You said 121 time, with a E145 SIC type rating. Umm I am pretty sure if you were flying part 121 you can not have an SIC type rating and be legal, correct me if I am wrong, flying part 135 yes. Not to mention a 50 seat airplane can't be operated under 135 unless it only has 30 seats in it. I was just recently hired also with two SIC type ratings flying part 135. I was not eligible for the 8k because SIC type ratings do not count, (PIC only) the rest of the bonus is still pretty sweeeeet though......

It's an ATP with an EMB-145 SIC ONLY on the back. This is from 2013 so I'm assuming the rules have changed. Thanks for the info. on the bonus. Congrats on being hired!

lukeh99
06-20-2017, 07:52 AM
Stryker is pretty accurate. The movement is based on our current staffing levels being below what we need to fully staff 65 aircraft. Our flying is down right now as we wind down the AA feed and prepare for the UAL spool up. Rumors abound about how much flying we will do for UAL, but as of right now it's only for 65 aircraft. You will find out, (if you didn't already know) management is notoriously tight lipped about specifics regarding the future.

Re:lines. Yes, 3 off 4 on is the norm for lineholders. 3 off 5 on for reserves. Typically reserves fly a lot although it fluctuates over time due to staffing. I would expect to fly a lot for the foreseeable future. Lines lately have been lower credit, 70-80 hours. With 14-18 days off. Again, due to the lower total block hours there are more sits during the day. Traditionally lines have been 80-100 hours with 12-15 days off. With some outliers.

Our CPP is rumored to be very similar to the other agreements out there and supposedly there is an announcement coming shortly.

Thanks for the info. This all seems pretty much in line with my previous 121 job. Gotta love those long sits :D

schmohawk
06-20-2017, 08:28 AM
I'd rather be in the air but the sits aren't bad knowing that we are at least getting paid thanks to the 2:1 duty rig

Grumbletrousers
06-20-2017, 11:17 AM
I'd rather be in the air but the sits aren't bad knowing that we are at least getting paid thanks to the 2:1 duty rig

Bull****

We need to negotiate for better duty rigs to get rid of these inefficient lines and 3 hour sits.

Half of my days this month are hitting duty rig.

As it stands, if you're hitting duty rig on your trips, you're working for half-pay.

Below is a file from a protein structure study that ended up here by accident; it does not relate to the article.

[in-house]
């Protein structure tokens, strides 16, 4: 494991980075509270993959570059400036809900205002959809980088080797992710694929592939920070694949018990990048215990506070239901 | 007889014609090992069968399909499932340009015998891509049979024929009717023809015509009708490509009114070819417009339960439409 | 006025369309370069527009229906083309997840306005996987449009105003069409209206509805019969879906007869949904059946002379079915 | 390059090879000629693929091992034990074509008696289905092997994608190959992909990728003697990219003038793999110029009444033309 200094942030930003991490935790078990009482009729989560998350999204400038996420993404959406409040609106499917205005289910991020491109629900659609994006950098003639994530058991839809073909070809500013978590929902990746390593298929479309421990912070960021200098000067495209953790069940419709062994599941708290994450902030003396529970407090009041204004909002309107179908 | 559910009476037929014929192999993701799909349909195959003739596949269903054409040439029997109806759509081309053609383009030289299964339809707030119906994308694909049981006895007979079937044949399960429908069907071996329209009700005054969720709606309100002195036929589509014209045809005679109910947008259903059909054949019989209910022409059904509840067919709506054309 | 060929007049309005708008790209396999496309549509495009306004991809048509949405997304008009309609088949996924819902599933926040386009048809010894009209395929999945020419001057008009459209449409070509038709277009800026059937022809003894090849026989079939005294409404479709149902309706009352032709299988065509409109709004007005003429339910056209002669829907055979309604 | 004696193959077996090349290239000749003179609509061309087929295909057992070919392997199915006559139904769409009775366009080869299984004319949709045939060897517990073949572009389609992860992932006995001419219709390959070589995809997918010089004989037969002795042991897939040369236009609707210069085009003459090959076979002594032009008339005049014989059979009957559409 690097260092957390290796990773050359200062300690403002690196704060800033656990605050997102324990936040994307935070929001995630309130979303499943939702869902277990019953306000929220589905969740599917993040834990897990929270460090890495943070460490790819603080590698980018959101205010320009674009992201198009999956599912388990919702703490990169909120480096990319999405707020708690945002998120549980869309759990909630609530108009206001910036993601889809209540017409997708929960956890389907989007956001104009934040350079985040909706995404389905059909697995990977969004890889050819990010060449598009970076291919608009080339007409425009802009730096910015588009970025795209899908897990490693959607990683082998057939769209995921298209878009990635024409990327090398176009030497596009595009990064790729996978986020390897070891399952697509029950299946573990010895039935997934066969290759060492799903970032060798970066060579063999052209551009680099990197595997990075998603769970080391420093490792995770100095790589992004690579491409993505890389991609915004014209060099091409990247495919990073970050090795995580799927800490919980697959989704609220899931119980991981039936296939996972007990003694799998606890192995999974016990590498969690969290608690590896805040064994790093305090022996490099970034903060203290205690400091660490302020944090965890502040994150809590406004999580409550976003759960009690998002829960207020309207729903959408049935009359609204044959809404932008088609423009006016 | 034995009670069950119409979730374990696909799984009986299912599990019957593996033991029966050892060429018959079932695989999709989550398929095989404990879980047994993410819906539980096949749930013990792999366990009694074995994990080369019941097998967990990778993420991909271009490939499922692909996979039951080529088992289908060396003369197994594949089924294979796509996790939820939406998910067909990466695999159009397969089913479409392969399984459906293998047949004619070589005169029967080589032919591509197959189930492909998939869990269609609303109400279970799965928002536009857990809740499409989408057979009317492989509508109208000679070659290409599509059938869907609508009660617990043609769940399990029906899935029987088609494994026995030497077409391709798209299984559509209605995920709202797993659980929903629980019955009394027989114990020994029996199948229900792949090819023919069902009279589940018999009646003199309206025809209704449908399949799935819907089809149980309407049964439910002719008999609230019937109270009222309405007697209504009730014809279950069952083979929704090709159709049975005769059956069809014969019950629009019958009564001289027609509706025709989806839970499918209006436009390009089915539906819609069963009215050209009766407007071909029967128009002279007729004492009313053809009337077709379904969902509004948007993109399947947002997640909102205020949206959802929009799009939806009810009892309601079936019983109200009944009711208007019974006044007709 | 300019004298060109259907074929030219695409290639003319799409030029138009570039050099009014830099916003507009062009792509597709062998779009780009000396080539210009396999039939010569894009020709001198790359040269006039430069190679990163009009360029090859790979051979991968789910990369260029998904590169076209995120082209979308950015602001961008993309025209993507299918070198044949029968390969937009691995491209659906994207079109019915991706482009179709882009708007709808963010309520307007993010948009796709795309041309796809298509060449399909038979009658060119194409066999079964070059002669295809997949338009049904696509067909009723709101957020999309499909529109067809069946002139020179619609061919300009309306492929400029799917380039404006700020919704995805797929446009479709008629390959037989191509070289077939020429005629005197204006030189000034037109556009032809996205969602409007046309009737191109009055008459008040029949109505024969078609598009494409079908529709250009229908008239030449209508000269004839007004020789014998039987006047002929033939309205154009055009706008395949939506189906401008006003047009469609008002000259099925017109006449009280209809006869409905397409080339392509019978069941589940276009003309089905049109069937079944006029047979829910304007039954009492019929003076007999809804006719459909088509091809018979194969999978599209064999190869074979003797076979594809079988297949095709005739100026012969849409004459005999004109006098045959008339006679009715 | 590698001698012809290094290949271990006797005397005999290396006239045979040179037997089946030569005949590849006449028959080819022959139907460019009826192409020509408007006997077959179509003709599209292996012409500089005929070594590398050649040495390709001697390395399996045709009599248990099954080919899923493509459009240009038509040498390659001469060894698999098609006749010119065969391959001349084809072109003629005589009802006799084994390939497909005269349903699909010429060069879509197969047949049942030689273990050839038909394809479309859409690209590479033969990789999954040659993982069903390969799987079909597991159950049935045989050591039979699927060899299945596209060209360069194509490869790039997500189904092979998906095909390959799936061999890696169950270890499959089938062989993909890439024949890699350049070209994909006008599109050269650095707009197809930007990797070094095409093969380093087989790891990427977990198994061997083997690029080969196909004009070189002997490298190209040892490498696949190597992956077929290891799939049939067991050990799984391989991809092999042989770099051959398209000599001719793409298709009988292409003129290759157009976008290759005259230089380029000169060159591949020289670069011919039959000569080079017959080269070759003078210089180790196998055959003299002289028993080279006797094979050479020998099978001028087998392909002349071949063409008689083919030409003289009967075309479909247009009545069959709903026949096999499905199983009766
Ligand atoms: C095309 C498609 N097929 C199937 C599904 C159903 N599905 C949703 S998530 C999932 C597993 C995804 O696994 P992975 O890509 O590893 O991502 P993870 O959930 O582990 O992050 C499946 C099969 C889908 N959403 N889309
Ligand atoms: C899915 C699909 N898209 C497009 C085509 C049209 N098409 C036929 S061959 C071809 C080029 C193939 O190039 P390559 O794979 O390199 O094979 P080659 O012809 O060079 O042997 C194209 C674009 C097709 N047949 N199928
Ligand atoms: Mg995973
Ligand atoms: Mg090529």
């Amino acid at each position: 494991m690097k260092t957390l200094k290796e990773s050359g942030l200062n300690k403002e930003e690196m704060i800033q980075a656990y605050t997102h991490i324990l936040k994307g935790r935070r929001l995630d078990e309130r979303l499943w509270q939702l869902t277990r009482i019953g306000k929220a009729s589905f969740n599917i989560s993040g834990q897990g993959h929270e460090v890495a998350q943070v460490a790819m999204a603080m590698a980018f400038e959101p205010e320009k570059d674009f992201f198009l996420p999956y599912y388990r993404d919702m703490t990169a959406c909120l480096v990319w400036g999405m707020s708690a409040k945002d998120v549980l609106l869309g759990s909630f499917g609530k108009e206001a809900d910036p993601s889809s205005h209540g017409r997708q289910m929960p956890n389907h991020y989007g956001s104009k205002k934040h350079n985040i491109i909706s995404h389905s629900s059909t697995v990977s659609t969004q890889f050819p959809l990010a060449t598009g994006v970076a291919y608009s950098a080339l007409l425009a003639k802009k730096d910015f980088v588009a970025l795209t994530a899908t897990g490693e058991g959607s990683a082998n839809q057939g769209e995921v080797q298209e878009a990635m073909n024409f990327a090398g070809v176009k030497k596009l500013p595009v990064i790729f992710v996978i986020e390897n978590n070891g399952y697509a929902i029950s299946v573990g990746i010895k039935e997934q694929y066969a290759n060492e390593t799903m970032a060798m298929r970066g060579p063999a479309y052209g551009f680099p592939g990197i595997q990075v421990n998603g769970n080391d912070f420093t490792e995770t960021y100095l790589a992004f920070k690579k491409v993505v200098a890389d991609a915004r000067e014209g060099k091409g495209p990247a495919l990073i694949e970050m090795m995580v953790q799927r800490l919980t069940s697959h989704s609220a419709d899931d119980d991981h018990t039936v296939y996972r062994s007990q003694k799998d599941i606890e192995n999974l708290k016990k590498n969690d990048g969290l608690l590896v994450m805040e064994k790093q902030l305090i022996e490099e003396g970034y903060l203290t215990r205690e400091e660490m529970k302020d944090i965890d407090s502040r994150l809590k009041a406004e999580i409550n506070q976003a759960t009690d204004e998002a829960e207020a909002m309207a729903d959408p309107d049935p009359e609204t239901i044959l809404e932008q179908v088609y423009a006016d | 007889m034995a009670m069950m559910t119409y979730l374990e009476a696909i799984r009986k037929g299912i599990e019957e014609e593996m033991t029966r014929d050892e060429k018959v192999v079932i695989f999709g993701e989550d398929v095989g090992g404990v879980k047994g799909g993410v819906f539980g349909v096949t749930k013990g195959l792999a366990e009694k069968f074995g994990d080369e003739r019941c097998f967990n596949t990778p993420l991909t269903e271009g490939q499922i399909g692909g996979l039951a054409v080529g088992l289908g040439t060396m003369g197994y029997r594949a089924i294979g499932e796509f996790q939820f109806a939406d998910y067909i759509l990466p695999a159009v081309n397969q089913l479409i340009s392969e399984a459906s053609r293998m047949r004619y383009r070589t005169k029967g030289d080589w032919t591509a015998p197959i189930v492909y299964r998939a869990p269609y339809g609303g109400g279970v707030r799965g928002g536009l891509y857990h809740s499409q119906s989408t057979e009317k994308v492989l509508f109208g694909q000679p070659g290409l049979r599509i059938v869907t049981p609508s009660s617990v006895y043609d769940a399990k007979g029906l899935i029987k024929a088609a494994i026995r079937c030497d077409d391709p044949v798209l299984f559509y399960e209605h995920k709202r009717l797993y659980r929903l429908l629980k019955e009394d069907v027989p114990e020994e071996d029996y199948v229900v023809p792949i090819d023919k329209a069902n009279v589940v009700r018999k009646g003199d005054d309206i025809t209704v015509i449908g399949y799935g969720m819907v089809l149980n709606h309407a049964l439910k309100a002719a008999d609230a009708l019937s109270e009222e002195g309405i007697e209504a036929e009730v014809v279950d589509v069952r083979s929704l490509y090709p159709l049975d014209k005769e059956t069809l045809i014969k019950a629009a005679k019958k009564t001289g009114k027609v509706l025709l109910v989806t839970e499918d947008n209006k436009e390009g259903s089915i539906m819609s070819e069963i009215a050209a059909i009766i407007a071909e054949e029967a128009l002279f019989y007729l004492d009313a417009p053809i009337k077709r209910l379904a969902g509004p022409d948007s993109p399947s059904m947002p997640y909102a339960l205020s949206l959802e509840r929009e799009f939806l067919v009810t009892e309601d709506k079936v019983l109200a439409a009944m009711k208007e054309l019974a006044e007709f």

This wouldn't be a problem if lines were efficient like they were a couple years ago, but now you can't go anywhere without long sits.

Pay raises would be great in the next TA, but if we got better rigs you could be at home more often thanks to more commutable lines, or you would be paid appropriately for the work you put in.

WhistlePig
06-20-2017, 02:55 PM
Bull****

We need to negotiate for better duty rigs to get rid of these inefficient lines and 3 hour sits.

Half of my days this month are hitting duty rig.

As it stands, if you're hitting duty rig on your trips, you're working for half-pay.

This wouldn't be a problem if lines were efficient like they were a couple years ago, but now you can't go anywhere without long sits.

Pay raises would be great in the next TA, but if we got better rigs you could be at home more often thanks to more commutable lines, or you would be paid appropriately for the work you put in.

This......

schmohawk
06-20-2017, 06:28 PM
True those things are better , I should have said the sits are better getting paid than not; not optimal. The company is will build the lines they want. Better than not getting paid for your airport appreciation time ..... I guess the grass is always greener

lukeh99
06-20-2017, 07:48 PM
I'd rather be in the air but the sits aren't bad knowing that we are at least getting paid thanks to the 2:1 duty rig

That helps for sure!

Graybird
06-22-2017, 05:06 PM
You said 121 time, with a E145 SIC type rating. Umm I am pretty sure if you were flying part 121 you can not have an SIC type rating and be legal, correct me if I am wrong, flying part 135 yes. Not to mention a 50 seat airplane can't be operated under 135 unless it only has 30 seats in it. I was just recently hired also with two SIC type ratings flying part 135. I was not eligible for the 8k because SIC type ratings do not count, (PIC only) the rest of the bonus is still pretty sweeeeet though......

You said 121 time, with a E145 SIC type rating. Umm I am pretty sure if you were flying part 121 you can not have an SIC type rating and be legal, correct me if I am wrong, flying part 135 yes. Not to mention a 50 seat airplane can't be operated under 135 unless it only has 30 seats in it. I was just recently hired also with two SIC type ratings flying part 135. I was not eligible for the 8k because SIC type ratings do not count, (PIC only) the rest of the bonus is still pretty sweeeeet though......